One of Ours
One of Ours
A portrait of a peculiarly American personality: it is the story of a young man born after the American frontier has vanished, yet whose quintessentially American restlessness seeks redemption on a frontier far bloodier and more distant than that which his forefathers had already tamed. (summary from Wikipedia)
rything they would say he was putting on airs, and would get back at him. He tried to excuse his cowardice to himself by saying that he was dirty and smelled of the hides; but in his heart he knew that he did not ask Ernest to go to the hotel with him because he had been so brought up that it would be difficult for him to do this simple thing. He made some purchases at the fruit stand and the cigar counter, and then hurried out along the dusty road toward the pumping station. Ernest's wagon was standing under the shade of some willow trees, on a little sandy bottom half enclosed by a loop of the creek which curved like a horseshoe. Claude threw himself on the sand beside the stream and wiped the dust from his hot face. He felt he had now closed the door on his disagreeable morning.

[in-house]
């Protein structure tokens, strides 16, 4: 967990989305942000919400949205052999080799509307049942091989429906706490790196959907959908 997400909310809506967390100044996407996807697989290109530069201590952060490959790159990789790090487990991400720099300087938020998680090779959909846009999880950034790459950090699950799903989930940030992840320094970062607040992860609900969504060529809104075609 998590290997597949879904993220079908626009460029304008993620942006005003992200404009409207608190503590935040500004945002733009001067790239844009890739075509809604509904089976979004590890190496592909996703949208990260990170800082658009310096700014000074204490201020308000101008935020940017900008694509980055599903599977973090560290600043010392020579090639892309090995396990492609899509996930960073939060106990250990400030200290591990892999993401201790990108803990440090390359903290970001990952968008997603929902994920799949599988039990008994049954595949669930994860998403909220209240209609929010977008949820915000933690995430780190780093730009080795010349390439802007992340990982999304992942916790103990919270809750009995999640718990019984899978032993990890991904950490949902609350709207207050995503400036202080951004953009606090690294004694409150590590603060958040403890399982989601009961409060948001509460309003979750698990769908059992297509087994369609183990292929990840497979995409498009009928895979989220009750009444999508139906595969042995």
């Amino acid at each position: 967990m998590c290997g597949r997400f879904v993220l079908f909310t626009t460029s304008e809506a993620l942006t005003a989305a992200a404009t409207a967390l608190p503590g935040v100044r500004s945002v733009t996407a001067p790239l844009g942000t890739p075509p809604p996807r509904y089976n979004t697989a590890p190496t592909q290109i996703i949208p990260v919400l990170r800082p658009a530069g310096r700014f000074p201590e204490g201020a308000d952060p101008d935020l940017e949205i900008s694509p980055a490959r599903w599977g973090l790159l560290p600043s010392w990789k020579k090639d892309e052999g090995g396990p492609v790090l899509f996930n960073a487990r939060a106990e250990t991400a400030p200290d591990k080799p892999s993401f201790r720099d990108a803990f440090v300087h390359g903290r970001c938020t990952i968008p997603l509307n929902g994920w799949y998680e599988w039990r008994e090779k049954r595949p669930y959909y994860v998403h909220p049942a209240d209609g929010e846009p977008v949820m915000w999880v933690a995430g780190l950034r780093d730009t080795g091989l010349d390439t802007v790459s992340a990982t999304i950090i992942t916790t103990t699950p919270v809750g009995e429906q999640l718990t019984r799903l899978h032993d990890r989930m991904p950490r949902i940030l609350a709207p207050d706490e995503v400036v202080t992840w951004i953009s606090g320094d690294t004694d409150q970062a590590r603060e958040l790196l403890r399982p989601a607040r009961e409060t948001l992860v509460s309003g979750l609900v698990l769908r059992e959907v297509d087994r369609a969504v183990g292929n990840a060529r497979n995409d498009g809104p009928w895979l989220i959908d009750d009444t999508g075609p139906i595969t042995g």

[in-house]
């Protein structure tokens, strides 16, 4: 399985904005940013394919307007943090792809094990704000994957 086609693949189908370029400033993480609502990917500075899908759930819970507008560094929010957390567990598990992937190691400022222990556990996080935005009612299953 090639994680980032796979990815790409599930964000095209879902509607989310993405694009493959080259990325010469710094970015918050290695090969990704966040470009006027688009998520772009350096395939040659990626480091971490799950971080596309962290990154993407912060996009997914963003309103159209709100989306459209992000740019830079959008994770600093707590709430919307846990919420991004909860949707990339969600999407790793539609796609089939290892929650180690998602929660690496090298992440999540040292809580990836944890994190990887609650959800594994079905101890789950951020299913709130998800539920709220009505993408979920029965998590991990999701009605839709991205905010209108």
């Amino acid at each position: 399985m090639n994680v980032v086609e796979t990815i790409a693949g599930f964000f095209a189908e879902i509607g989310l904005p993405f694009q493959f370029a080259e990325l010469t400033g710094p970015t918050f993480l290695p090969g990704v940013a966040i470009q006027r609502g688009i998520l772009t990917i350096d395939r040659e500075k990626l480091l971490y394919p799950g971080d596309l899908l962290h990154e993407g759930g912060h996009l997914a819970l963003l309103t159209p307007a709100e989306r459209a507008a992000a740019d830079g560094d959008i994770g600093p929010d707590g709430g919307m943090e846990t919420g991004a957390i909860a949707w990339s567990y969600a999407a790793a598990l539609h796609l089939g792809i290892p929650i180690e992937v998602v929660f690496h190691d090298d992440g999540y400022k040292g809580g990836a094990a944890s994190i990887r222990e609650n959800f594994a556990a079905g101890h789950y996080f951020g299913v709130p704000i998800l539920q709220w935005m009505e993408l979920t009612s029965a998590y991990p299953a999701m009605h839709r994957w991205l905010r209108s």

Ernest produced his lunch basket.
"I got a couple bottles of beer cooling in the creek," he said. "I knew you wouldn't want to go in a saloon."
"Oh, forget it!" Claude muttered, ripping the cover off a jar of p